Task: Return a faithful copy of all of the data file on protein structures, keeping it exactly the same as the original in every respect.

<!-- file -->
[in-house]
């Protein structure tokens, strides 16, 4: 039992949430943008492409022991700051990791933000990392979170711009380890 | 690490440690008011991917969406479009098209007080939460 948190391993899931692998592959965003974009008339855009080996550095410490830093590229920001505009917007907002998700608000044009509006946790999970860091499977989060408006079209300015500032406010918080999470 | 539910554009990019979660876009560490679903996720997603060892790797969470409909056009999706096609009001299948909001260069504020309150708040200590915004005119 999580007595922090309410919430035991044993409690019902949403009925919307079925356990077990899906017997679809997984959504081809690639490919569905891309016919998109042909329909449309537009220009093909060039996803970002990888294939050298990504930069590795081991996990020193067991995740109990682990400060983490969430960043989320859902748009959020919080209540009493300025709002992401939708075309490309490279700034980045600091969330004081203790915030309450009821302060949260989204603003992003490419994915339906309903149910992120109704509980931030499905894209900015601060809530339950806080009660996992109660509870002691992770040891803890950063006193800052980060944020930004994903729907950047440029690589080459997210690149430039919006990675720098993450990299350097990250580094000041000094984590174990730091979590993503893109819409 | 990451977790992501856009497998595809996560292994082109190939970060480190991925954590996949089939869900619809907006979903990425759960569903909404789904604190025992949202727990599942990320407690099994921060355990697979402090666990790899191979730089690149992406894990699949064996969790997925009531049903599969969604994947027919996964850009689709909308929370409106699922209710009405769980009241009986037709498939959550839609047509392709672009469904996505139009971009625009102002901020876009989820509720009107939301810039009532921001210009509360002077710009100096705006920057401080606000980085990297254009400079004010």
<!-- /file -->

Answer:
[in-house]
């Protein structure tokens, strides 16, 4: 039992949430943008492409022991700051990791933000990392979170711009380890 | 690490440690008011991917969406479009098209007080939460 948190391993899931692998592959965003974009008339855009080996550095410490830093590229920001505009917007907002998700608000044009509006946790999970860091499977989060408006079209300015500032406010918080999470 | 539910554009990019979660876009560490679903996720997603060892790797969470409909056009999706096609009001299948909001260069504020309150708040200590915004005119 999580007595922090309410919430035991044993409690019902949403009925919307079925356990077990899906017997679809997984959504081809690639490919569905891309016919998109042909329909449309537009220009093909060039996803970002990888294939050298990504930069590795081991996990020193067991995740109990682990400060983490969430960043989320859902748009959020919080209540009493300025709002992401939708075309490309490279700034980045600091969330004081203790915030309450009821302060949260989204603003992003490419994915339906309903149910992120109704509980931030499905894209900015601060809530339950806080009660996992109660509870002691992770040891803890950063006193800052980060944020930004994903729907950047440029690589080459997210690149430039919006990675720098993450990299350097990250580094000041000094984590174990730091979590993503893109819409 | 990451977790992501856009497998595809996560292994082109190939970060480190991925954590996949089939869900619809907006979903990425759960569903909404789904604190025992949202727990599942990320407690099994921060355990697979402090666990790899191979730089690149992406894990699949064996969790997925009531049903599969969604994947027919996964850009689709909308929370409106699922209710009405769980009241009986037709498939959550839609047509392709672009469904996505139009971009625009102002901020876009989820509720009107939301810039009532921001210009509360002077710009100096705006920057401080606000980085990297254009400079004010």